Last chance for asset-backed EIS?
Archived article: please remember tax and investment rules and circumstances can change over time. This article reflects our views at the time of publication.
There is growing concern within the industry that the Chancellor may restrict asset-backed EIS investments in his Budget speech on 22 November.
Whilst all EIS investments are higher risk, asset-backed ones are generally considered less risky as they invest in businesses which own assets such as buildings, freeholds or equipment. These could offer some fall-back value for investors if the business itself goes wrong. Popular asset-backed EIS investments include pubs, nurseries and crematoria.
This change is by no means certain, but if you are considering investing in asset-backed EIS this tax year, it may be prudent to act sooner rather than later. It is quite possible if the changes are brought in they could take immediate effect. Asset-backed VCTs might also be affected.
What is happening?
At the beginning of this year the Treasury launched the Patient Capital Review, with the aim to increase the supply of long-term ‘patient’ finance to young, innovative British firms.
This is a positive development. It suggests the government is supportive of investments that create new jobs, new products and benefit the economy as a whole – just as many VCTs and EIS do.
The knock-on effect though could be that VCT and EIS investments with some sort of asset backing may be restricted. Indeed, the consultation paper suggests ‘lower-risk’ schemes are in the government's sights.
The consultation is still underway and final recommendations are expected to be presented to the Chancellor ahead of the Autumn Budget 2017.
It is possible – likely, some think – that in the Autumn Budget the Chancellor will announce investors can only benefit from EIS tax reliefs if they invest in higher-risk growth EIS. The days of asset-backed EIS might be numbered although nothing at this stage is set in stone.
What could investors do?
If asset-backed EIS are restricted, the measure could be introduced with immediate effect. This has happened in the past when announcing other changes to tax relief. We think it is unlikely that changes could be applied retrospectively.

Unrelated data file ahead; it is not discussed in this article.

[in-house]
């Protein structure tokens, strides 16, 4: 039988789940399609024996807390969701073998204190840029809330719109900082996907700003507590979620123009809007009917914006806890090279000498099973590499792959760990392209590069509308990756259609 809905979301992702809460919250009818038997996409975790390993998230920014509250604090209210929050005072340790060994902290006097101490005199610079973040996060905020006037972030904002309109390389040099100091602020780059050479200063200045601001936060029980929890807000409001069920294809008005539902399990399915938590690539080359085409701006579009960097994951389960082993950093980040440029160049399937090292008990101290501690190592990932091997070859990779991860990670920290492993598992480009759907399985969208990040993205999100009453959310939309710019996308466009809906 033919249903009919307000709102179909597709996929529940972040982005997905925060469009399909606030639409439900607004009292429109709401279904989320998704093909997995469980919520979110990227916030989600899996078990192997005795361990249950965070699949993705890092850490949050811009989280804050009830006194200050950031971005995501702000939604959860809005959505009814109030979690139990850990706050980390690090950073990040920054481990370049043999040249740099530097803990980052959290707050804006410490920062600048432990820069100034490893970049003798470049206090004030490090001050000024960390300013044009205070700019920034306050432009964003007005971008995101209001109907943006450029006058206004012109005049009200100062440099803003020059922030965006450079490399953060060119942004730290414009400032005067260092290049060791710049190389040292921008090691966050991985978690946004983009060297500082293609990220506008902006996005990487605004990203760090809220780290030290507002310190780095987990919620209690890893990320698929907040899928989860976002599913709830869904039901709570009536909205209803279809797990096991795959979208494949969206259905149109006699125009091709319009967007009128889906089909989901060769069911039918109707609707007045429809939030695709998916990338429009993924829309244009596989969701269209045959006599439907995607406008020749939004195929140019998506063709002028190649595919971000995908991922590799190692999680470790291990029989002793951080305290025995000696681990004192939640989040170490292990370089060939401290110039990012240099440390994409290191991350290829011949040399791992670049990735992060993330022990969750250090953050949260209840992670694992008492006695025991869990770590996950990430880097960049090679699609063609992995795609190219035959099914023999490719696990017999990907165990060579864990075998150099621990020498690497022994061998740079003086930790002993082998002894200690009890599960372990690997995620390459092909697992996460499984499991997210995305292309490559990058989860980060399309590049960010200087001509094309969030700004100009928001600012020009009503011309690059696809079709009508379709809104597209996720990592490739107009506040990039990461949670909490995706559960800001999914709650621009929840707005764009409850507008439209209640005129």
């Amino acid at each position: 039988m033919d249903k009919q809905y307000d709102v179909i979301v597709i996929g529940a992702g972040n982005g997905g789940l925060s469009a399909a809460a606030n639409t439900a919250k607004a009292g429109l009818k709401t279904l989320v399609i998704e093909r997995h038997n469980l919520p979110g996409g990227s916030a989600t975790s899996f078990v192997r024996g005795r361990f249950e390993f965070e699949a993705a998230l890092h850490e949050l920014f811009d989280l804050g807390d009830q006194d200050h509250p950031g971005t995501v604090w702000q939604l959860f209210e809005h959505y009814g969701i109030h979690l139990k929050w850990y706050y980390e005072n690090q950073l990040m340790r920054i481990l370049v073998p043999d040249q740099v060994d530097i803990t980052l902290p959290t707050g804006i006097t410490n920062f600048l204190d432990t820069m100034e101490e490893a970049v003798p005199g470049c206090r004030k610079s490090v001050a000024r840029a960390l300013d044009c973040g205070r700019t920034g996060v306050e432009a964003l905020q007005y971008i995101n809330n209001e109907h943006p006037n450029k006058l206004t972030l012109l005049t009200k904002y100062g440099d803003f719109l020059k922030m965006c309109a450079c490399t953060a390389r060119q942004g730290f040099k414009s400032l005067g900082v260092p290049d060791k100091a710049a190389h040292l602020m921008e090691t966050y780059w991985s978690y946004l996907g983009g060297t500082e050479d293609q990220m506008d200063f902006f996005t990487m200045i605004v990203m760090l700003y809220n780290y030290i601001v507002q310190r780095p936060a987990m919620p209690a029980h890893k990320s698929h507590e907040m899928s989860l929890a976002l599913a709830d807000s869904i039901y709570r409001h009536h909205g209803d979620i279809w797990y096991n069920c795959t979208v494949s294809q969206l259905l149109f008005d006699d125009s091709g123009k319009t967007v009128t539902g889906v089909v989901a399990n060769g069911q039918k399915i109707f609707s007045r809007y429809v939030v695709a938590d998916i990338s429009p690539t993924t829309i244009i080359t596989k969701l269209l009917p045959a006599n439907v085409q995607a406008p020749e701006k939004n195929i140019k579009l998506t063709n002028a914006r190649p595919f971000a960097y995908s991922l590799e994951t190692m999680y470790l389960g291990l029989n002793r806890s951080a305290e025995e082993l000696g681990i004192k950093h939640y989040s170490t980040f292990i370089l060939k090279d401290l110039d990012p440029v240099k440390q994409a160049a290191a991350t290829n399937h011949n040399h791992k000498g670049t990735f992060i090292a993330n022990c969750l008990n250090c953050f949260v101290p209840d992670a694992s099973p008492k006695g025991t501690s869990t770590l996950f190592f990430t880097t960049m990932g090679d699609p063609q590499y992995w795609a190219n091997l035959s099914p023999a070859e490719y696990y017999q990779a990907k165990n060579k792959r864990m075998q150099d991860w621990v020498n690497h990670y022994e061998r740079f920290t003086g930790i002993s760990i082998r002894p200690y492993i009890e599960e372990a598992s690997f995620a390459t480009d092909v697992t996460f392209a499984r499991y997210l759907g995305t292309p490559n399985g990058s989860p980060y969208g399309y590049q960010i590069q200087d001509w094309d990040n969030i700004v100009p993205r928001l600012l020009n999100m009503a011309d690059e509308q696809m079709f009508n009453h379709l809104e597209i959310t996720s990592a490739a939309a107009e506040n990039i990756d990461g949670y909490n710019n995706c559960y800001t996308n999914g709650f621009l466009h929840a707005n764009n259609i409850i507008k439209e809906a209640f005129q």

So, if you are planning to invest in asset-backed EIS this year, and are comfortable with the risks of investing, it may be prudent to act soon. In particular, you may want to consider investments which aim to allot shares prior to 22 November.
We’re talking to the main asset-backed EIS providers, as well as single company EIS, to identify those that could allot soon. If you would like to hear about such investments, please complete the form at the top of this page.
There is, of course, the possibility that nothing will change, or the Chancellor makes other amendments to EIS and VCTs.
What are asset-backed EIS?
At their simplest, they are EIS that invest in trading businesses which own significant assets. This could include pubs, hotels, factories and children’s nurseries which operate from their own premises, or businesses that own valuable machinery or equipment.
These assets can provide some value to investors if the business doesn’t do as well as planned. Take an investment in a new pub. Even if it the commercial venture fails, and the business closes down, there could still be residual value in the freehold of the premises.
In other words, asset backing could mitigate some of the risks inherent to investing in smaller companies. This is one of the reasons investors have historically favoured this type of investment.
The window of opportunity may be closing soon, so investors may wish to consider acting now.
EIS tax benefits, a quick reminder
To encourage investment in smaller businesses, the government offers a range of tax reliefs to wealthy or sophisticated investors.
- Up to 30% income tax relief, if you hold the investment for at least three years
- Carry back – offset the tax relief against this or last year’s income tax
- Tax-free growth – any capital gains are tax free
- Capital gains tax deferral relief – you can defer capital gains liability from other investments by investing that gain in EIS
- Inheritance tax relief – up to 100% relief from inheritance tax, if you hold the investment for two years and still hold it on death
Please note, these reliefs are those currently applying but could change in future and depend on investments remaining qualifying. The value of tax benefits will depend on circumstances. Your capital is at risk. You should invest on the merits of the investment and not for the tax relief alone.
Photo credit: Chatham House